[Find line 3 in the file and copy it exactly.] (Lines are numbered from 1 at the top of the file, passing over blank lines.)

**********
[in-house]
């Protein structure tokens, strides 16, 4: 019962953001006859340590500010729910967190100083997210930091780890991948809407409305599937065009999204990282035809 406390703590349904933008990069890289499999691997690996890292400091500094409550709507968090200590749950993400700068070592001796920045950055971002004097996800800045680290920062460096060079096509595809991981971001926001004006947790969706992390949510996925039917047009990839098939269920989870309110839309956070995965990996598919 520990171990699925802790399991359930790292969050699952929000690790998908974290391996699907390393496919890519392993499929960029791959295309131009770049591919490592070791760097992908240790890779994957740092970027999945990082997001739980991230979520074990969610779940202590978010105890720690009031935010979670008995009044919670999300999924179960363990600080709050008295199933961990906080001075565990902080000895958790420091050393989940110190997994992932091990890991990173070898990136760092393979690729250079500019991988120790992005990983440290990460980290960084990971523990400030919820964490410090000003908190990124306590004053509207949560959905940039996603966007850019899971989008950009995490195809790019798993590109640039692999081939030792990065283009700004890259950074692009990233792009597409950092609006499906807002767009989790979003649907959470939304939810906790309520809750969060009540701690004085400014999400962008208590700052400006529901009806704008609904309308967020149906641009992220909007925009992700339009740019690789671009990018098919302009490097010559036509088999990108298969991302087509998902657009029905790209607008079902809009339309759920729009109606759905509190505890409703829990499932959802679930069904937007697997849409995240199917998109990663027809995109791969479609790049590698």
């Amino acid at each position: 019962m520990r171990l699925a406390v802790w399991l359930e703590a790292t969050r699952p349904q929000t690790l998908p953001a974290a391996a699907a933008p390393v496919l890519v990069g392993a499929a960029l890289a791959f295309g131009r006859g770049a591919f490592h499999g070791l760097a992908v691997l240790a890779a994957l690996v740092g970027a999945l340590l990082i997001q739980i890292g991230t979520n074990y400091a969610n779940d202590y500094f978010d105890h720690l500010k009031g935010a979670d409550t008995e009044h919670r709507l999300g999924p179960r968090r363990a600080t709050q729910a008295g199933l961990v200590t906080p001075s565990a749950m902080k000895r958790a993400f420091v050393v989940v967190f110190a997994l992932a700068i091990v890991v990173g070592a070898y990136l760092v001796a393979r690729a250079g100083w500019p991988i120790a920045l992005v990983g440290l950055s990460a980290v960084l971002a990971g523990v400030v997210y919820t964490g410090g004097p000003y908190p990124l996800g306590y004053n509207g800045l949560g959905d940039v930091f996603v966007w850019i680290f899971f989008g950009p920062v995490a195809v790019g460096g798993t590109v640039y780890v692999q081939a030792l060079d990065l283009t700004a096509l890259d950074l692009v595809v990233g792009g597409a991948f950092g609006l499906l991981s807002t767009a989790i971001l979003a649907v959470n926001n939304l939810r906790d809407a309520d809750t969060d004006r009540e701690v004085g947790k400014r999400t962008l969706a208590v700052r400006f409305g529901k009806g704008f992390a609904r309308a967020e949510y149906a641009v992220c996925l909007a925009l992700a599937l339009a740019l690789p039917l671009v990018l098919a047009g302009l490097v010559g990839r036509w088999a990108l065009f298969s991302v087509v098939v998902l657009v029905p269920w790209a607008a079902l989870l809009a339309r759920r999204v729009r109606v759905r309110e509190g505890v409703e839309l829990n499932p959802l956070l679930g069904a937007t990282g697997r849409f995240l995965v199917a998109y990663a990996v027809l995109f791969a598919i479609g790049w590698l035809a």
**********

């Amino acid at each position: 019962m520990r171990l699925a406390v802790w399991l359930e703590a790292t969050r699952p349904q929000t690790l998908p953001a974290a391996a699907a933008p390393v496919l890519v990069g392993a499929a960029l890289a791959f295309g131009r006859g770049a591919f490592h499999g070791l760097a992908v691997l240790a890779a994957l690996v740092g970027a999945l340590l990082i997001q739980i890292g991230t979520n074990y400091a969610n779940d202590y500094f978010d105890h720690l500010k009031g935010a979670d409550t008995e009044h919670r709507l999300g999924p179960r968090r363990a600080t709050q729910a008295g199933l961990v200590t906080p001075s565990a749950m902080k000895r958790a993400f420091v050393v989940v967190f110190a997994l992932a700068i091990v890991v990173g070592a070898y990136l760092v001796a393979r690729a250079g100083w500019p991988i120790a920045l992005v990983g440290l950055s990460a980290v960084l971002a990971g523990v400030v997210y919820t964490g410090g004097p000003y908190p990124l996800g306590y004053n509207g800045l949560g959905d940039v930091f996603v966007w850019i680290f899971f989008g950009p920062v995490a195809v790019g460096g798993t590109v640039y780890v692999q081939a030792l060079d990065l283009t700004a096509l890259d950074l692009v595809v990233g792009g597409a991948f950092g609006l499906l991981s807002t767009a989790i971001l979003a649907v959470n926001n939304l939810r906790d809407a309520d809750t969060d004006r009540e701690v004085g947790k400014r999400t962008l969706a208590v700052r400006f409305g529901k009806g704008f992390a609904r309308a967020e949510y149906a641009v992220c996925l909007a925009l992700a599937l339009a740019l690789p039917l671009v990018l098919a047009g302009l490097v010559g990839r036509w088999a990108l065009f298969s991302v087509v098939v998902l657009v029905p269920w790209a607008a079902l989870l809009a339309r759920r999204v729009r109606v759905r309110e509190g505890v409703e839309l829990n499932p959802l956070l679930g069904a937007t990282g697997r849409f995240l995965v199917a998109y990663a990996v027809l995109f791969a598919i479609g790049w590698l035809a």